What we consider to be important or beneficial in the way we live and work. Values determine our priorities and help guide the choices we make.
The ability to focus on your job while balancing personal and family needs.
A plan for spending or saving money that is made up of income and expenses.
Spending that you have complete control over because it is not necessary spending.
An account used to put away funds to be used in an emergency.
The money you’re spending. This includes everything you buy, such as food, concert tickets, or even a pack of gum.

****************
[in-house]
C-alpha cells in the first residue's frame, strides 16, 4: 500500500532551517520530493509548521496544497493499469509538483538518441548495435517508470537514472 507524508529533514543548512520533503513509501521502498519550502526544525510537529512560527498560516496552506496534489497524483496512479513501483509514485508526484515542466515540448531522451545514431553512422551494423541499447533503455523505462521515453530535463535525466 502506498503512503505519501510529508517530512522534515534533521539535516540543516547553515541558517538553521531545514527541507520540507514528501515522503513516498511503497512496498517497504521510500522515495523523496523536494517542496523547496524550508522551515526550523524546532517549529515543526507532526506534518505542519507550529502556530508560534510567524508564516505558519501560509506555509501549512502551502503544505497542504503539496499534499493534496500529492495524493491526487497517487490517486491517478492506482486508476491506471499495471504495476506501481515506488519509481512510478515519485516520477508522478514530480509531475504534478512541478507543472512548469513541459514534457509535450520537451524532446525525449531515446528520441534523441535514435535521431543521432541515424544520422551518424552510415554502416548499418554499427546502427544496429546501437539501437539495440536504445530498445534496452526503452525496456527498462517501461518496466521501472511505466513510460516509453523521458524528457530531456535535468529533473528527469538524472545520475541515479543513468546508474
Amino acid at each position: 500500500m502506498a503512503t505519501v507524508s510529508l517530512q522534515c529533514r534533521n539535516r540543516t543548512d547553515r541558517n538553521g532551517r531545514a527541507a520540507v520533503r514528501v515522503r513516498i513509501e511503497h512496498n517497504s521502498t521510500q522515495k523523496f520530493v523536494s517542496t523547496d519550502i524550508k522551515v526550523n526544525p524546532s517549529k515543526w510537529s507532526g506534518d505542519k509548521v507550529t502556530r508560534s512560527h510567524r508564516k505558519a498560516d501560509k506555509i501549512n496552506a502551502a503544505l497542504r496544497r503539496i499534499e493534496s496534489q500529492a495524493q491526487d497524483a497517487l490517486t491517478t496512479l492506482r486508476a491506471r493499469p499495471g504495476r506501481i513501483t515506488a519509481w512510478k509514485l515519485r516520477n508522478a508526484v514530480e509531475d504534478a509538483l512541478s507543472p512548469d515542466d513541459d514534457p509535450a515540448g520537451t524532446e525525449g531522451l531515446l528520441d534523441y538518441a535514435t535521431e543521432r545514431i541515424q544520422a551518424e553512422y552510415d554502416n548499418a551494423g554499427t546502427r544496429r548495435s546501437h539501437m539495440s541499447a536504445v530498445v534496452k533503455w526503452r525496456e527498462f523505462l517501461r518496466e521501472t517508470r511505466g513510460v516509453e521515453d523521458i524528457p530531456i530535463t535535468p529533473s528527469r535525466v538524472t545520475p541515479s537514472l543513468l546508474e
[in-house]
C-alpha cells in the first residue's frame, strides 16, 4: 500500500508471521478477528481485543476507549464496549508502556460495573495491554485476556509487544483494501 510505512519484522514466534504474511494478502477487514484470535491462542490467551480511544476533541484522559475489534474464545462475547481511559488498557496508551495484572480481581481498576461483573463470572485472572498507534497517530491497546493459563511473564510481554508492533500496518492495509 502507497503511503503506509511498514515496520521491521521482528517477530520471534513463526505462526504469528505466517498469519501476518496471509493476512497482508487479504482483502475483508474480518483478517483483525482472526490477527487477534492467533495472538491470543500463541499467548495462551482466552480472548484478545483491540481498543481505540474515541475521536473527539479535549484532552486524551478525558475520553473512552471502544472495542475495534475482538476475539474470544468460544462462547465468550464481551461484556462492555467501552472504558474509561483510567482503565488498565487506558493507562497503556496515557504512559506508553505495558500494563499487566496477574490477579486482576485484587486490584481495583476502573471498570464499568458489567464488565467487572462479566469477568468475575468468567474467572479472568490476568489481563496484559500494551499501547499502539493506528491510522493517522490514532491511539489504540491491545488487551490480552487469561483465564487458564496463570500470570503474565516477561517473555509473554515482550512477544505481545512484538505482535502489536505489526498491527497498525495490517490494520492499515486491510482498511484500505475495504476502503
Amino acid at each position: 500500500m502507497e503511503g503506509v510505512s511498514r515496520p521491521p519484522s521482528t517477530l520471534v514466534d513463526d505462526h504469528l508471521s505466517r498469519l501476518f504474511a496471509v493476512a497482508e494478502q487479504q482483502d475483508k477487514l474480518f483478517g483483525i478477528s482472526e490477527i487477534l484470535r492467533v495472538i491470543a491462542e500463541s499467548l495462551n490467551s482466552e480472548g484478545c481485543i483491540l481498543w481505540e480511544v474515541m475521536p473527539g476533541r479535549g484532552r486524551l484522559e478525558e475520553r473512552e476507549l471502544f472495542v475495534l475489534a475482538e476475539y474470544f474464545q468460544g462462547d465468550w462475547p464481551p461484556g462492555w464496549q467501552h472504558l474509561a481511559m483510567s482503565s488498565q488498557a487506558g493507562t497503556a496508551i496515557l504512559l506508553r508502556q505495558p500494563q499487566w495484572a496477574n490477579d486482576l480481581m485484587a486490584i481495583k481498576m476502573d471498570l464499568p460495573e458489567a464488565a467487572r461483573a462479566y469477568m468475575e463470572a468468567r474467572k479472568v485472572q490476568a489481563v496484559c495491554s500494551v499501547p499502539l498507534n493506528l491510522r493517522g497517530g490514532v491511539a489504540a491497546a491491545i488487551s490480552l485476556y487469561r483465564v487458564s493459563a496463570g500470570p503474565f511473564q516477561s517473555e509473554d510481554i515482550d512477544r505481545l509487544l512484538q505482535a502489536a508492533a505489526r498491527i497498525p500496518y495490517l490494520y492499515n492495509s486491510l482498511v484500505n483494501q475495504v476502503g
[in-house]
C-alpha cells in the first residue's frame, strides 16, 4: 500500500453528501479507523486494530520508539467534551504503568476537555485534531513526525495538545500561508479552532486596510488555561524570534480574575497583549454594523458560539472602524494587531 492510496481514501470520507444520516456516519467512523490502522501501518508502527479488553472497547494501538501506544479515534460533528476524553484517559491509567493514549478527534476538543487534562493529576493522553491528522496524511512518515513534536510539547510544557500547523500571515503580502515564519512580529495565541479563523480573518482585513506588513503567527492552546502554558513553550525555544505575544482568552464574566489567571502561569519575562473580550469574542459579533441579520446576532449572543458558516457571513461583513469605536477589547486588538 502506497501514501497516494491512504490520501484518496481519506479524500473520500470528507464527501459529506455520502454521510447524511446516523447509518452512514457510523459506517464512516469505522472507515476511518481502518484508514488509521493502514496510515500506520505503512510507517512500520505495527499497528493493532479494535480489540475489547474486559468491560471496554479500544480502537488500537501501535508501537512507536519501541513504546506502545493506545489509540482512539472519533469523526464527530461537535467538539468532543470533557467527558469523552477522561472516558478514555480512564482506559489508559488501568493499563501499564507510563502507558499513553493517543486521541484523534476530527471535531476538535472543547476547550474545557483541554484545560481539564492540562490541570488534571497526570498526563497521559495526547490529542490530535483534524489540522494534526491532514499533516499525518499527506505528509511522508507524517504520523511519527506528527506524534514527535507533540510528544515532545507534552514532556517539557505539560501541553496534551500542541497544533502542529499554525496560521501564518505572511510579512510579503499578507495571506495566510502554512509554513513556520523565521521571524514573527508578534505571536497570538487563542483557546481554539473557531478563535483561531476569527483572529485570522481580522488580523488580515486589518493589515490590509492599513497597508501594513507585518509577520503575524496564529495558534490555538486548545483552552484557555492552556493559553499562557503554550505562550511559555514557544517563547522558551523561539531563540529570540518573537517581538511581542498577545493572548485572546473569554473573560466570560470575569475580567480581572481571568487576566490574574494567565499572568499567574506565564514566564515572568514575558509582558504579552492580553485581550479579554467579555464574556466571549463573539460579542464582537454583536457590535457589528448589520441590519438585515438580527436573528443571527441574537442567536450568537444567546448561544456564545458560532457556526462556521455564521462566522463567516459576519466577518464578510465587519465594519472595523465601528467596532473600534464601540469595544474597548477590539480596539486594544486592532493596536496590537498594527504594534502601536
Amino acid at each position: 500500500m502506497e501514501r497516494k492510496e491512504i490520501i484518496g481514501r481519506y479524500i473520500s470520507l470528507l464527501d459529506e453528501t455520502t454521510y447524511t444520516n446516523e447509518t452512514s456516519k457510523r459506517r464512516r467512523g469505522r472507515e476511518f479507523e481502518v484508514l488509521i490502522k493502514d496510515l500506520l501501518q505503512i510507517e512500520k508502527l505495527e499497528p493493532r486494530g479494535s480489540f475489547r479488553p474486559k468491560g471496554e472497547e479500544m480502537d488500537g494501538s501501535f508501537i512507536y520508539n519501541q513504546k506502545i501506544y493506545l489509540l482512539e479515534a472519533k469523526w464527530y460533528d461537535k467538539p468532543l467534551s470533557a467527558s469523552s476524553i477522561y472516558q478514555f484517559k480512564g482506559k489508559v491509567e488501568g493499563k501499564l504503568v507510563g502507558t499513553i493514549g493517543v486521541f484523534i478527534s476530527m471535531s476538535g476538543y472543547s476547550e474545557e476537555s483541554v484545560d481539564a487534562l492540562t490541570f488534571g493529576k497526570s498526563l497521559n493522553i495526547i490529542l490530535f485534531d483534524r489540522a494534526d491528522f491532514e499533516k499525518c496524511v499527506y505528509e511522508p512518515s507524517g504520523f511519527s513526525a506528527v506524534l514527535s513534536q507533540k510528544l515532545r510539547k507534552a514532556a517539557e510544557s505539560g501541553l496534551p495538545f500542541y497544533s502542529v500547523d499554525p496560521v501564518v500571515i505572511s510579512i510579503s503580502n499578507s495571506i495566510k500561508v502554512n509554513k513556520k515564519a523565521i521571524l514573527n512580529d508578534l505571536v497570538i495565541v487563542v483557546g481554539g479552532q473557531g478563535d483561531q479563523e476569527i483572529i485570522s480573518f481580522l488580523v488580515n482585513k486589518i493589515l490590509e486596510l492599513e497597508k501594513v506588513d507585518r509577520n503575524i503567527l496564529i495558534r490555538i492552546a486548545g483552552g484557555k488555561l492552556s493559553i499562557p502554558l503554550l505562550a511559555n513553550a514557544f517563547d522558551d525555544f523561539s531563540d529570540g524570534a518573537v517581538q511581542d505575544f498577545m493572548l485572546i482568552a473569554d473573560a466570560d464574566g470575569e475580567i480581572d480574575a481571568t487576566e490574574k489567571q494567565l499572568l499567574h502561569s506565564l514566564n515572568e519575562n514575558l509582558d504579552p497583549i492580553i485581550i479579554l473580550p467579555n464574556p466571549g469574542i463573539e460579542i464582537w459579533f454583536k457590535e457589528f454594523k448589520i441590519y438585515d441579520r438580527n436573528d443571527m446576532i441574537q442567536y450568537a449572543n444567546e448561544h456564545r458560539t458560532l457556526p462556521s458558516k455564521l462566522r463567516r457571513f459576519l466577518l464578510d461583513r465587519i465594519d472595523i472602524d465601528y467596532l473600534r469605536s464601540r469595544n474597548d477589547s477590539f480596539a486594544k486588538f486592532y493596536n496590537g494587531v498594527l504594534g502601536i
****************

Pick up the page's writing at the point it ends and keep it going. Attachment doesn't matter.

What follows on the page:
An expense that occurs regularly. This amount typically does not change from month-to-month.
Money you earn, like money you may get from your birthday or allowance from you parents.
When referring to budgeting, a need is an expense that you can’t live without.
The next best alternative that was given up by making a certain decision.
The value of a currency expressed in terms of the amount of goods or services that one unit of money can buy.
The tax you pay to the state or local government when purchasing an item. Sales tax differs by state and not all states have a sales tax.
The cost for one unit of an item.
Spending that is based on the purchase decisions you make. These can vary from month to month.
When referring to budgeting, a want is an expense that you would like to have and is not an absolute necessity.
Interest rate charged by a credit card company on any outstanding credit card balance.
An agency that tracks a borrower’s credit and payment history to determine their credit score.